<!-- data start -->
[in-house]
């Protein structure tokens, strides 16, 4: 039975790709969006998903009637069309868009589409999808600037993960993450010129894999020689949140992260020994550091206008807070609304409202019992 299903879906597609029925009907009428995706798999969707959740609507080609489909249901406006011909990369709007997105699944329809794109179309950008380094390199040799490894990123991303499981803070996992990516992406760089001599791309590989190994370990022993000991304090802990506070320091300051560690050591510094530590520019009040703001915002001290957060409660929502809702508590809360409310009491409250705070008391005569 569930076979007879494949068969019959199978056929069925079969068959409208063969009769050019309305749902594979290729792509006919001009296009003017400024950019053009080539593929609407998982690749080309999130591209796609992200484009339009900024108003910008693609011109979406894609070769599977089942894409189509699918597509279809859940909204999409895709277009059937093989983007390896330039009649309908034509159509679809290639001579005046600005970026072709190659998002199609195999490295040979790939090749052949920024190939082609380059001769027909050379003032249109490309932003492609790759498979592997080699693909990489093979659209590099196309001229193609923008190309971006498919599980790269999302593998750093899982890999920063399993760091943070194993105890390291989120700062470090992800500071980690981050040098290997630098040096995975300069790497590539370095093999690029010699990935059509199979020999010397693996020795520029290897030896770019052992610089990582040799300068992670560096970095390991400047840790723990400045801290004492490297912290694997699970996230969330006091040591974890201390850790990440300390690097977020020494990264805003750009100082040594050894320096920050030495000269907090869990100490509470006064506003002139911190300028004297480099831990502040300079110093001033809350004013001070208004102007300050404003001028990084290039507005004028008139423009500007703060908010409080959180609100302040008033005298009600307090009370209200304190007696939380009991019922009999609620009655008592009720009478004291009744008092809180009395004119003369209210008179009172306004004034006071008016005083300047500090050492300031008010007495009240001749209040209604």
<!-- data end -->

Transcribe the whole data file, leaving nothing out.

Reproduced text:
[in-house]
């Protein structure tokens, strides 16, 4: 039975790709969006998903009637069309868009589409999808600037993960993450010129894999020689949140992260020994550091206008807070609304409202019992 299903879906597609029925009907009428995706798999969707959740609507080609489909249901406006011909990369709007997105699944329809794109179309950008380094390199040799490894990123991303499981803070996992990516992406760089001599791309590989190994370990022993000991304090802990506070320091300051560690050591510094530590520019009040703001915002001290957060409660929502809702508590809360409310009491409250705070008391005569 569930076979007879494949068969019959199978056929069925079969068959409208063969009769050019309305749902594979290729792509006919001009296009003017400024950019053009080539593929609407998982690749080309999130591209796609992200484009339009900024108003910008693609011109979406894609070769599977089942894409189509699918597509279809859940909204999409895709277009059937093989983007390896330039009649309908034509159509679809290639001579005046600005970026072709190659998002199609195999490295040979790939090749052949920024190939082609380059001769027909050379003032249109490309932003492609790759498979592997080699693909990489093979659209590099196309001229193609923008190309971006498919599980790269999302593998750093899982890999920063399993760091943070194993105890390291989120700062470090992800500071980690981050040098290997630098040096995975300069790497590539370095093999690029010699990935059509199979020999010397693996020795520029290897030896770019052992610089990582040799300068992670560096970095390991400047840790723990400045801290004492490297912290694997699970996230969330006091040591974890201390850790990440300390690097977020020494990264805003750009100082040594050894320096920050030495000269907090869990100490509470006064506003002139911190300028004297480099831990502040300079110093001033809350004013001070208004102007300050404003001028990084290039507005004028008139423009500007703060908010409080959180609100302040008033005298009600307090009370209200304190007696939380009991019922009999609620009655008592009720009478004291009744008092809180009395004119003369209210008179009172306004004034006071008016005083300047500090050492300031008010007495009240001749209040209604």